When Tamara Daghistani’s cell phone rings in Amman, Jordan, the caller is usually another desperate Iraqi refugee.
As we sat together last month, the call was from a woman who had fled Baghdad with her husband and three kids. Her husband was killed during a visit back to Baghdad to bury his mother. Now the woman has no way to support three young children. She sends her boys out to nightclubs at night to beg.
Daghistani spends her time helping less fortunate countrymen. With around 2 million Iraqi refugees crowded into Jordan and Syria, and 30,000 arriving in Syria weekly, this exodus is the biggest Iraqi crisis almost no one discusses. Certainly not President Bush.
The first wave of Iraqi refugees to reach Jordan in 2003 was mostly wealthy supporters of Saddam Hussein. But their numbers have been eclipsed by waves of refugees from Baghdad and other cities.
“Most of them are fleeing sectarian violence and have been directly threatened,” says Kristele Younes of Refugees International, who just returned from Amman and Damascus. “Either they’ve been told to leave their homes or be killed, or they are Christians told to convert or leave, or they have been threatened because they’ve worked with Americans.”
The United States – and the Iraqi government – appear to hope the refugees will return home. This is unlikely for the foreseeable future. More likely: If the United States draws down troops, the Iraqi exodus will turn into a refugee tsunami. But, because Iraq is such a hot-button political issue, there is no international focus on helping the refugees and their host countries cope.
“The two countries caring for the biggest proportion of Iraqi refugees – Syria and Jordan – have still received next to nothing in bilateral help from the world community,” the spokesman for the United Nation’s refugee agency, Ron Redmond, said recently. So far, most Iraqi refugees have been left to flounder with little or no international aid.
Jordan, a resource-poor country with high unemployment, has closed its borders to most new Iraqi entries. Most Iraqi refugees can’t work legally in Jordan, or attend schools, which are already overcrowded, nor can they get health care. Jordan desperately wants to avoid another permanent refugee population, like the huge number of Palestinian refugees it has hosted for decades.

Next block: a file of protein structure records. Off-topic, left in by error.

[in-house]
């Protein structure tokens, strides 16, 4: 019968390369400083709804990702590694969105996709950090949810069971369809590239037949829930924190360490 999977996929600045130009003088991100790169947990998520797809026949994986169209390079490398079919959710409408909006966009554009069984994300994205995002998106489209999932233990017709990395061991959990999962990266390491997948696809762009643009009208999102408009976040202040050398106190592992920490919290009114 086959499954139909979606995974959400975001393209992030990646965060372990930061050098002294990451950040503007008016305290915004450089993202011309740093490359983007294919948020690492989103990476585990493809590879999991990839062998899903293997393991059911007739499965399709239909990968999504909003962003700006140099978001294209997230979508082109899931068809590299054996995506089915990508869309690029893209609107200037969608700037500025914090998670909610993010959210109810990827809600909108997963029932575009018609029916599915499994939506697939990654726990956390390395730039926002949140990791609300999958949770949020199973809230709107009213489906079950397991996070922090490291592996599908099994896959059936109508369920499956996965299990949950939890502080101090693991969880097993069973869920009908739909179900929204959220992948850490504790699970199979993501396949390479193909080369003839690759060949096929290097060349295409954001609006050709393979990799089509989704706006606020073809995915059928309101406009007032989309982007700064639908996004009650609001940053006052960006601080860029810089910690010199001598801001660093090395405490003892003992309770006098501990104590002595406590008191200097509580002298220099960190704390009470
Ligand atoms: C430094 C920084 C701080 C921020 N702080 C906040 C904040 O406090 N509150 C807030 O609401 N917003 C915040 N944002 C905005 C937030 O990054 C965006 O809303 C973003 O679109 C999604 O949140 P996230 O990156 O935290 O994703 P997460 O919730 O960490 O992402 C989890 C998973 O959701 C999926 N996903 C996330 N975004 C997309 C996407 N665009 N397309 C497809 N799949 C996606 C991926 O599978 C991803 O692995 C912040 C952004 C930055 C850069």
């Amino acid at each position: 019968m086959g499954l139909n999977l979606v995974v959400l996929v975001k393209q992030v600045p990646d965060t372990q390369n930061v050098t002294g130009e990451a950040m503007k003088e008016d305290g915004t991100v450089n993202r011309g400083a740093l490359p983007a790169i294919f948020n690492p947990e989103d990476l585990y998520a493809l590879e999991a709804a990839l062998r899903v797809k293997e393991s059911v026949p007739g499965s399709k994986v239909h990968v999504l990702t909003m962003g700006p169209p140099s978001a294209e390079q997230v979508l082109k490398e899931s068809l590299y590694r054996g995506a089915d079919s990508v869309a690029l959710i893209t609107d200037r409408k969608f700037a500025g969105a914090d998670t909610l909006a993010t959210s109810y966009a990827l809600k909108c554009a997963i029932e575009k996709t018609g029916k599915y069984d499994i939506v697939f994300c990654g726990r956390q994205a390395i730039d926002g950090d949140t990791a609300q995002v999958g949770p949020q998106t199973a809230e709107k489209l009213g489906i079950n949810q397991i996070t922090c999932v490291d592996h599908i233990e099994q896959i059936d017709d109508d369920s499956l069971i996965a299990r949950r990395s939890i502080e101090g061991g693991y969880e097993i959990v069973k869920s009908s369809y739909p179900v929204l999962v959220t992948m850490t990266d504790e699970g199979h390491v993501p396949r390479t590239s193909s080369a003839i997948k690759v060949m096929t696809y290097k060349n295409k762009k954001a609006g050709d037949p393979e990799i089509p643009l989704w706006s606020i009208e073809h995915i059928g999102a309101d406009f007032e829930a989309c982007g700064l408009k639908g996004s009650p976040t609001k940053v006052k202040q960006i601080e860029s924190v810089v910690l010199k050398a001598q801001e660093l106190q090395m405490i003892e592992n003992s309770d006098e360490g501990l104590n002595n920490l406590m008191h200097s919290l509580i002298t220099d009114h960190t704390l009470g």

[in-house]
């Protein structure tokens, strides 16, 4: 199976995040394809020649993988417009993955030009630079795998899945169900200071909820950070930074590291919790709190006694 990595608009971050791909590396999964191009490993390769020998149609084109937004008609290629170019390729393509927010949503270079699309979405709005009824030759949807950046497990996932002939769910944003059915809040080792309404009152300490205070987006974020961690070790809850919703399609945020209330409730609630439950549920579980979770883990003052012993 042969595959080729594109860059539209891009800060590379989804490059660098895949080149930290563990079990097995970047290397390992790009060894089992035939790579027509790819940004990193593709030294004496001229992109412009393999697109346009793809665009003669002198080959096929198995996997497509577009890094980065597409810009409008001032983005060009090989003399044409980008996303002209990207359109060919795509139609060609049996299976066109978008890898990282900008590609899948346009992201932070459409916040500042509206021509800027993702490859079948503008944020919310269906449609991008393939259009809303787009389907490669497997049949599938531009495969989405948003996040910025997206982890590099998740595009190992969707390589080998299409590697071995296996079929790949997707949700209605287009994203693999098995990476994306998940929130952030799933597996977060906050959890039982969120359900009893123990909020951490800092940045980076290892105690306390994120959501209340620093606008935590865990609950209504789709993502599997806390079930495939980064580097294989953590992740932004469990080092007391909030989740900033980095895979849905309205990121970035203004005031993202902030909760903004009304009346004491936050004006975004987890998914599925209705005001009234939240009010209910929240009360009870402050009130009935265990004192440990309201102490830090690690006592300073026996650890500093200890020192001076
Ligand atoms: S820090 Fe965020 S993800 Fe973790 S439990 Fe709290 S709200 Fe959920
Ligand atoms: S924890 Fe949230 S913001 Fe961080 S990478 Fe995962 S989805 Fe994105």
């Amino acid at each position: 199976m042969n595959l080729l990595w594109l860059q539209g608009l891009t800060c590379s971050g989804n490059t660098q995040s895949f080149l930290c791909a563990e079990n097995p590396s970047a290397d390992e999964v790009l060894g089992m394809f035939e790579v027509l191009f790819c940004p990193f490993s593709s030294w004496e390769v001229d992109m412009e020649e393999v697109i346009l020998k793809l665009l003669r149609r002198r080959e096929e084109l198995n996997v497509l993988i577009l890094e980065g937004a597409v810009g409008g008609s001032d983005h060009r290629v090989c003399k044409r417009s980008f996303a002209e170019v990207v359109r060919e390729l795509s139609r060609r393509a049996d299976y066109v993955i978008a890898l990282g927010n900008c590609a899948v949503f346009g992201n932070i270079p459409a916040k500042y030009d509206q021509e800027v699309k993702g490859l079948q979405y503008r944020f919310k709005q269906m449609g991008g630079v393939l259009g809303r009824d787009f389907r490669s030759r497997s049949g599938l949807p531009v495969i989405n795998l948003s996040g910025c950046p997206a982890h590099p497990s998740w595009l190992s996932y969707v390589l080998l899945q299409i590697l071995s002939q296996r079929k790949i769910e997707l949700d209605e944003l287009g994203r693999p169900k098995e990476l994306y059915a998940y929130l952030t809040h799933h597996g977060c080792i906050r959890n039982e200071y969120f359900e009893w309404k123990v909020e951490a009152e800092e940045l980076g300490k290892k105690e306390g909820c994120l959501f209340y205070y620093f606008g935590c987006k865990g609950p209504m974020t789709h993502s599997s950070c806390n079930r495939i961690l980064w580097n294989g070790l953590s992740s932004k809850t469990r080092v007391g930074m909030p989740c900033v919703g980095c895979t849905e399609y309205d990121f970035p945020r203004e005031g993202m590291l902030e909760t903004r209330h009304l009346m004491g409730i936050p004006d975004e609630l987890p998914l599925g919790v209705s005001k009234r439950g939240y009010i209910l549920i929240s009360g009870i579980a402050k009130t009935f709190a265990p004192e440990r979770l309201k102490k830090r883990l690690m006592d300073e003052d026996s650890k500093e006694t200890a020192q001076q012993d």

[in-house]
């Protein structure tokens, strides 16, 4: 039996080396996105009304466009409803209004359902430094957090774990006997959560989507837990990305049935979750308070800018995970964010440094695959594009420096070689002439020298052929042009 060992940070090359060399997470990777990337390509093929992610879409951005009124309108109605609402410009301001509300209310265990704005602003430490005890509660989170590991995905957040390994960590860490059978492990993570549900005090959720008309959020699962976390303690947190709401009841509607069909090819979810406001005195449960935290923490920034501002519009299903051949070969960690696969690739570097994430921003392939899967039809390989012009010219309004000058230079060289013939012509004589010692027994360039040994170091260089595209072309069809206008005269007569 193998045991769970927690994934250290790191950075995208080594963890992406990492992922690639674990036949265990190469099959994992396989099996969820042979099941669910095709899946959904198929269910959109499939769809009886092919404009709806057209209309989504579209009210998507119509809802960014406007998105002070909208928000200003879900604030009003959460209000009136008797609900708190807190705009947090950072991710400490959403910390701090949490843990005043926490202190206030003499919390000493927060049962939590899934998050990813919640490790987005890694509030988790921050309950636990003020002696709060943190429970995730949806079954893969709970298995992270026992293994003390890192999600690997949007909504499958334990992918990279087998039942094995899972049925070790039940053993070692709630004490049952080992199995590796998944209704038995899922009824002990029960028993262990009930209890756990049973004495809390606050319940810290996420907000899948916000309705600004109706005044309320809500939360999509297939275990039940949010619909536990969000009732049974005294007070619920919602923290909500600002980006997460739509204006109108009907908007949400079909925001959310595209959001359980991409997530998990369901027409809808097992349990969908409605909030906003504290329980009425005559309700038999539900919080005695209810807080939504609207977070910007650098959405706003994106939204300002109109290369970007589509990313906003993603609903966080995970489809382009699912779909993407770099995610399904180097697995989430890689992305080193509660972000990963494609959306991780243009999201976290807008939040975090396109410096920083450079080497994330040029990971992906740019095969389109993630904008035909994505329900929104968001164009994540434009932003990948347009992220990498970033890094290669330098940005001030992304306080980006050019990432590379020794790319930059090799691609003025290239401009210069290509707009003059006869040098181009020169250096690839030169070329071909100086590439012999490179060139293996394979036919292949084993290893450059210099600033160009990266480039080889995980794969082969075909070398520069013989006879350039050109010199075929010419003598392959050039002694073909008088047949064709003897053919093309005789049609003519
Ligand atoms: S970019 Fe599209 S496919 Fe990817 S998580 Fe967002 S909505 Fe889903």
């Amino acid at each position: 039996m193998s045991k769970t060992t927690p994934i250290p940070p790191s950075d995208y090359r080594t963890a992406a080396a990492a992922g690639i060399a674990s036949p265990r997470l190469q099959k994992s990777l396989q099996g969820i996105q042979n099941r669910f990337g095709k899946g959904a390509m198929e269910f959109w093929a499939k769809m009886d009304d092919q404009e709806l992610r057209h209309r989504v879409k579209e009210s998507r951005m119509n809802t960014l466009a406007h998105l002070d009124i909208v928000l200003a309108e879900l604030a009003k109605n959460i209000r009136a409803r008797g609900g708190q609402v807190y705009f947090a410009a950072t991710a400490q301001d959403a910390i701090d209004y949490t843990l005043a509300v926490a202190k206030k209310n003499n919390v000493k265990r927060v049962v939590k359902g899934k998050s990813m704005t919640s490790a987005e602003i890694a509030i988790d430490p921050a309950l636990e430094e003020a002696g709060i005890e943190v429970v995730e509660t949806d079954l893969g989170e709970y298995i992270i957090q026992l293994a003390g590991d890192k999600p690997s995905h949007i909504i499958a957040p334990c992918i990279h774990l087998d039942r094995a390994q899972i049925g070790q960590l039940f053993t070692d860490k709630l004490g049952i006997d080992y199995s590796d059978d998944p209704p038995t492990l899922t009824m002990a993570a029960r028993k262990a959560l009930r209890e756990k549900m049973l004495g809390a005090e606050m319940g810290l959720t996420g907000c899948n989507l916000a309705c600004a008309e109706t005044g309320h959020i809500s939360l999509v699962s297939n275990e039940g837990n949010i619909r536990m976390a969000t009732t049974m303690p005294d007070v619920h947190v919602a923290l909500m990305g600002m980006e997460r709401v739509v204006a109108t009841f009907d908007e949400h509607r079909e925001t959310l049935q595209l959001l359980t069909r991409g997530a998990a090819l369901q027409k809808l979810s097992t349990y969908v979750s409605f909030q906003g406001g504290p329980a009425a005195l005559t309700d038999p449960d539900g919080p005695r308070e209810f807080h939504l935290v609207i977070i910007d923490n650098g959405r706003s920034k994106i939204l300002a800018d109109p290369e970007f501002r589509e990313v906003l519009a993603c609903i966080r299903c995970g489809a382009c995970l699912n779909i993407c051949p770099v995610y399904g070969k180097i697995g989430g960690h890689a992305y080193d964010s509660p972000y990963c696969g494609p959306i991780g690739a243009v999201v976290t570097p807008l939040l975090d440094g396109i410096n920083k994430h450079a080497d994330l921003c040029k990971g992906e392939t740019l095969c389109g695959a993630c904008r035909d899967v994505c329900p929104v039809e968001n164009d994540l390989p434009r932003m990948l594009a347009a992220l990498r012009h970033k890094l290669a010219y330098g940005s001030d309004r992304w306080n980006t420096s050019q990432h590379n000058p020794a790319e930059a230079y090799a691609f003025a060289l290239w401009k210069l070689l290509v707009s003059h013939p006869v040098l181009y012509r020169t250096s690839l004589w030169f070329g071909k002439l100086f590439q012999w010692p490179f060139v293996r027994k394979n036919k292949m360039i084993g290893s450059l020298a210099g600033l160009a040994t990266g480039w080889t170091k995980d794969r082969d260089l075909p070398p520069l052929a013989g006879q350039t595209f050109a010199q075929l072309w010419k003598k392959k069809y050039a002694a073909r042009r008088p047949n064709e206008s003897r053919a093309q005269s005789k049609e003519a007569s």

Syria still takes Iraqi refugees. But only 32,000 out of hundreds of thousands of Iraqi children there can attend school because there aren’t enough classrooms. “A whole generation of Iraqi children is in danger of missing an education,” Redmond says.
Middle-class refugee families are running out of funds in Jordan and Syria, with no prospect of working; some women are turning to prostitution. Unless a solution is found for this problem, it could turn into a major security threat. What better recruiting pool for terrorists than angry young Iraqi refugees with no education, no jobs, and no chance to go home?
What’s to be done? There are three ways the Iraq refugee crisis could be defused, if the White House would lead.
First, mobilize international aid to help Syria and Jordan cope with the refugees in the medium term, in hopes that Iraq will one day calm down. The goal would not be to integrate Iraqis – neither country could handle the burden – but to help with local health, education and water systems during a prolonged stay.
Second, encourage the Iraqi government to use its oil surplus to help its refugee population. “They could create a temporary ministry for Iraqi expatriates,” says Daghistani, “and could be planning for repatriation later. It would be a tremendous boost for Iraqis who feel no one cares.”
Third, the United States must plan on absorbing a large number of Iraqi refugees, especially those under threat for working with Americans. We’ve only admitted a few hundred since 2003, but were supposed to let a few thousand in during this fiscal year. The result, so far, is shameful. We let in a whopping 63 refugees in June, according to State Department figures, and one refugee – yes, that’s ONE – in May. (Sweden, for heaven’s sake, admitted 18,000 Iraqis since 2006.)
After the Vietnam War, America resettled more than 131,000 Vietnamese. Maybe it won’t come to that with Iraqis. But history will judge us extremely harshly if we leave Iraq’s refugees to rot.
Trudy Rubin is a columnist and editorial board member for The Philadelphia Inquirer.